This came up on another, unrelated, thread.
It ought to be possible because the air inlet path can definitely increase the air temperature. That was proven here where a delta T of 10C (10K using the correct physics notation) was measured. But maybe an ability to warm up the air is not the same as the ability to compress it. Anyone here who knows the physics of gases?
It would be a cheap and reliable form of turbo normalisation.
Formula 1 racers and Mooneys had a ram air control which in theory adds some HP using unfiltered air
Mooney have tried that before they went to turbocharged engines (M20K variants),
- M20F had useful uptick in performance from unfiltered cold air straight to engine using ram air intakes (roughly +10HPs/+5TAS/+1"MP)
- M20J not much difference from ram air, so that is best kept close all time and the design was abandoned for next variants (getting unfiltered air while taxing is not very good to the engine life, so ram air is only opened at high cruise clean air)
Also, it has not much effect when the aircraft is standstill as you need speed for the “ram effect”…
Why unfiltered air? The MP change between filtered and alternate air, on the TB20, is about 0.3" which is insignificant. That is incidentally why the K&N filter STC mod was not worth doing (apart from the STC writer not having tested it in the TB20/21 so it didn’t fit).
Surprised a 10 degree ram rise at piston speeds. That seems high. Obviously there will be some ram rise with an efficient ram inlet.
Your maximum static pressure rise is 1/2 rho v^2, that leaves you at SL and 150KTAS at roughly 3500 Pa or around 1 inch mercury. Your 150ktas in FL100 calculates to around .34 inches mercury. Lossless.
High performance motorcyles typically use it.
Sports car tinkers are always messing around with induction system designs to try to combine a ram-air effect with getting cold air ducted through the warm engine bay, smoothing the flow of that air into the inlet manifold and compromising on how much (if any) filtration to employ.
At the other end of the system they mess around with tubular exhaust manifold designs to try and create some sort of ‘active scavenging’ system where the exhaust pulse from one cylinder helps to suck out the exhaust from the next to fire.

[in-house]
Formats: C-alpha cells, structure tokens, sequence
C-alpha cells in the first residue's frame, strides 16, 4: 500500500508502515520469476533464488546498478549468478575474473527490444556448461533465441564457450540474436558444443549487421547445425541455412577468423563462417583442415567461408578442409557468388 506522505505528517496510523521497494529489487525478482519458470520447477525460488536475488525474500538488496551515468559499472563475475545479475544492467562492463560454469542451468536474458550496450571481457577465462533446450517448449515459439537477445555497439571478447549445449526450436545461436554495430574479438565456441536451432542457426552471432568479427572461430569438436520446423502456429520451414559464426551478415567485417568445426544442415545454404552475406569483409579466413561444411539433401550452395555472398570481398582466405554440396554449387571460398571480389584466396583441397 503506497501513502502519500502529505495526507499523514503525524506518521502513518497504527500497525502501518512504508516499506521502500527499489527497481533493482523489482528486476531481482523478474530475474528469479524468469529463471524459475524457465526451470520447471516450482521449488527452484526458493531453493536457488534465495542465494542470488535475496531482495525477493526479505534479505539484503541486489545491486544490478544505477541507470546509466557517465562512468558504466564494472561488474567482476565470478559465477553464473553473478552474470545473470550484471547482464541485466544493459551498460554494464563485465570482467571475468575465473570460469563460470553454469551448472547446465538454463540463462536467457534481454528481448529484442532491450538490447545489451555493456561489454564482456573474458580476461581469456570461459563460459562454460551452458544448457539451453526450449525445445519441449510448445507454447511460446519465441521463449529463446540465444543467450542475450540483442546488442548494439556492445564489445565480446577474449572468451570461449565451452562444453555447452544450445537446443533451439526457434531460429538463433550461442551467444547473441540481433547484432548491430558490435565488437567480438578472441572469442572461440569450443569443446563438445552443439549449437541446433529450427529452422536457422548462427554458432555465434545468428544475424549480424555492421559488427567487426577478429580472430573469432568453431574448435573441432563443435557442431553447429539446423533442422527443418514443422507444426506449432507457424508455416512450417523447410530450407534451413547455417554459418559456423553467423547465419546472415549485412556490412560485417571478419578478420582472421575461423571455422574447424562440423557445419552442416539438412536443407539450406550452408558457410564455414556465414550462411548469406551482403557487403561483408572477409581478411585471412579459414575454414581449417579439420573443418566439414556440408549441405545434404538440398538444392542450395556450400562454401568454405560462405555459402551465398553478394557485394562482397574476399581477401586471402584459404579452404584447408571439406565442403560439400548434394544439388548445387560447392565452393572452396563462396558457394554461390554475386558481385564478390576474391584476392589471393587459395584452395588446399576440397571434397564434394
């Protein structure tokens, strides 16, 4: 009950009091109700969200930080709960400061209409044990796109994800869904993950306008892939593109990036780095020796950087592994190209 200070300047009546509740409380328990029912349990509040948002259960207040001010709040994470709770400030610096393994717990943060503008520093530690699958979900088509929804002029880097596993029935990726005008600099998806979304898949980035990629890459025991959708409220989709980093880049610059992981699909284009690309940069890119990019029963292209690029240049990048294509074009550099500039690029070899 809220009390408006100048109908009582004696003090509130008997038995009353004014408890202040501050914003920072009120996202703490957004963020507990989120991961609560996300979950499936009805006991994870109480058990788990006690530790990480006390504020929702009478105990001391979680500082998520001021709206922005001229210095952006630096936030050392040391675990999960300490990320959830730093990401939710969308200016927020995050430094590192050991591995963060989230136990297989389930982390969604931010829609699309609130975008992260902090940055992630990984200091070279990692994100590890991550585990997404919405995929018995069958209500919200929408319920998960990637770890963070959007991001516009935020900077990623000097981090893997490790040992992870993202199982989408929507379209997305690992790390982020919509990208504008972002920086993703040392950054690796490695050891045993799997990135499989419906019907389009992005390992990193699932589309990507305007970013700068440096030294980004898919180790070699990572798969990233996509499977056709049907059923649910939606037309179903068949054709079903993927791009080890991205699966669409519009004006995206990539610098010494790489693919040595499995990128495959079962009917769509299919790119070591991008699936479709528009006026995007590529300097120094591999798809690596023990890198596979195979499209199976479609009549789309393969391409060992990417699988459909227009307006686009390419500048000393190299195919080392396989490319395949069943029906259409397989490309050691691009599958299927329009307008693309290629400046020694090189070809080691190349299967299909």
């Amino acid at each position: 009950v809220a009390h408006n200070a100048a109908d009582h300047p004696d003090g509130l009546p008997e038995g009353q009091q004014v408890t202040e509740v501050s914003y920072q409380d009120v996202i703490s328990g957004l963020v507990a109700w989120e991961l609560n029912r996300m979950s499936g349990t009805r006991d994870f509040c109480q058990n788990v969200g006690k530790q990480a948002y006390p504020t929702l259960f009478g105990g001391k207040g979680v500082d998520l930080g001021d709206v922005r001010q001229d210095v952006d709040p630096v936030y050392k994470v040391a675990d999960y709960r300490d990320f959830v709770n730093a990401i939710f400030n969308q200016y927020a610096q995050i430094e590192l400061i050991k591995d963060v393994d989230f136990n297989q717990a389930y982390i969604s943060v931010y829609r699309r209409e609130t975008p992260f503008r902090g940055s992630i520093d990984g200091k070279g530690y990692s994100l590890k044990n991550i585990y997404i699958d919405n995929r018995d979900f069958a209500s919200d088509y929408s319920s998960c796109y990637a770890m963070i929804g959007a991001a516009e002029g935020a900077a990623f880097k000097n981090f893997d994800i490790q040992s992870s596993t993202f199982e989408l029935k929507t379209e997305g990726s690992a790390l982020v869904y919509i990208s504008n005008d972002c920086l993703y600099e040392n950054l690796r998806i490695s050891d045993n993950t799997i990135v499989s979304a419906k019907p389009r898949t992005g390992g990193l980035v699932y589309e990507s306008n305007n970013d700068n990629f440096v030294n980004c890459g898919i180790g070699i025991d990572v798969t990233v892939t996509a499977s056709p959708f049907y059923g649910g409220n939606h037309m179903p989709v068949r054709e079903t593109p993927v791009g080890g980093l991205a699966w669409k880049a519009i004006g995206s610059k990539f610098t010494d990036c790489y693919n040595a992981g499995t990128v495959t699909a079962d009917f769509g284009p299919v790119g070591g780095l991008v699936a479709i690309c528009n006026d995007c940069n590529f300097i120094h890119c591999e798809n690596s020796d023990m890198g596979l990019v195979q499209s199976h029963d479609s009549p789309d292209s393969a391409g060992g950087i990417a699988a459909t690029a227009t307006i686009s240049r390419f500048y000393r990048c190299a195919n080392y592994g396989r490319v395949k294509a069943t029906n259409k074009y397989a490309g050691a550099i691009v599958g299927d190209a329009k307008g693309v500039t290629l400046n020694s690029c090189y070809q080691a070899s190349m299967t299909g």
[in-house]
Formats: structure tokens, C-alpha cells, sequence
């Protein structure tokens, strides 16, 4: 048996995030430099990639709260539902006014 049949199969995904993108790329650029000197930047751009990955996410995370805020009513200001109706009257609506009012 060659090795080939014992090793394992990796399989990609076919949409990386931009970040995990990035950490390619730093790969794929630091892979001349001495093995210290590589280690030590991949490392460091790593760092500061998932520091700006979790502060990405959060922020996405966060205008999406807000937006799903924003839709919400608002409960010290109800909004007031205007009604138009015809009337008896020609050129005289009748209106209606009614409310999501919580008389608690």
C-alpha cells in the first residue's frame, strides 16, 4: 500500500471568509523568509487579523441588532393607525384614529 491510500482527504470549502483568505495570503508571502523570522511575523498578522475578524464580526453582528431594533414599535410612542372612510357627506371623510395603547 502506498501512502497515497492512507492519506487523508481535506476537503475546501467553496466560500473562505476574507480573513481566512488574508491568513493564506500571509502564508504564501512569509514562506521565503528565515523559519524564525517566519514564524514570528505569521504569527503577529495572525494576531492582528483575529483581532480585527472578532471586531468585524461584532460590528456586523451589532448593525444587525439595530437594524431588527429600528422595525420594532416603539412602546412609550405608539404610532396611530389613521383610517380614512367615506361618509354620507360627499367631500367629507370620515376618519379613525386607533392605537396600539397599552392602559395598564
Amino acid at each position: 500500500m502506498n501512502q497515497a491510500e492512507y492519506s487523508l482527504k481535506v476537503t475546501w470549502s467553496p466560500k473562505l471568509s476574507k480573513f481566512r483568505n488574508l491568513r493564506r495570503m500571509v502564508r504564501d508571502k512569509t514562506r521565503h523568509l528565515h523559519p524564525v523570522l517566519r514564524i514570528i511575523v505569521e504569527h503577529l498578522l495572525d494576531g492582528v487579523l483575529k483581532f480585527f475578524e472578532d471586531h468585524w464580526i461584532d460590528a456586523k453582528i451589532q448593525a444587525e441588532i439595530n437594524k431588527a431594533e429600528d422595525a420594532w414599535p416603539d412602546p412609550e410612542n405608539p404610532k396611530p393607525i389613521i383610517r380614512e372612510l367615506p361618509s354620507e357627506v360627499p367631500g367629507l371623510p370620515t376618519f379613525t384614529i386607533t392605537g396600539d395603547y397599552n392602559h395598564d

They are using it but it’s 5hp over 150km/h on a 180cv 1.0l engine which has a very direct intake. Actually I think it works best with a high volume plenum…
In NA car engine, acoustic tuning works better but only acts for some reduced RPM range. This is where variable intake length plenum succeed to have 1:1 intake ratio at low/mid range where cylinder air fill efficiency is not good. It actually uses the vacuum wave of the intake valve opening that reflects into the plenum (which acts as a helmhotz resonator) and return to the valve on the next cycle as a shockwave, creating a pressure wave when valves open and fills more air.
Your maximum static pressure rise is 1/2 rho v^2, that leaves you at SL and 150KTAS at roughly 3500 Pa or around 1 inch mercury. Your 150ktas in FL100 calculates to around .34 inches mercury.
Is there a proof of this formula which is applicable to every possible air inlet geometry?
I believe somebody also proved that the 10K delta I measured is impossible.
It should be valid for any intake as long air does not stall (Reynold number) or compress (Mach number) too much inside (longitidunal tube geometry and laminar uncompressed airflow) but that is the max increase in MP you can get from ram air in theory, anything else give you lower values
On racing cars/motorcycles you can add anything as long as it looks cool and has some nice science story without having to justify teh associtaed performance !
Ram jets is different story, that seems to work well (tough some have stretch the concept a lot in YH-32 Hornet) but does not offer takeoffs…
Yes, 10K is probably a lot unless you have around 350kts on the ASI but not sure where it comes from? sun heat?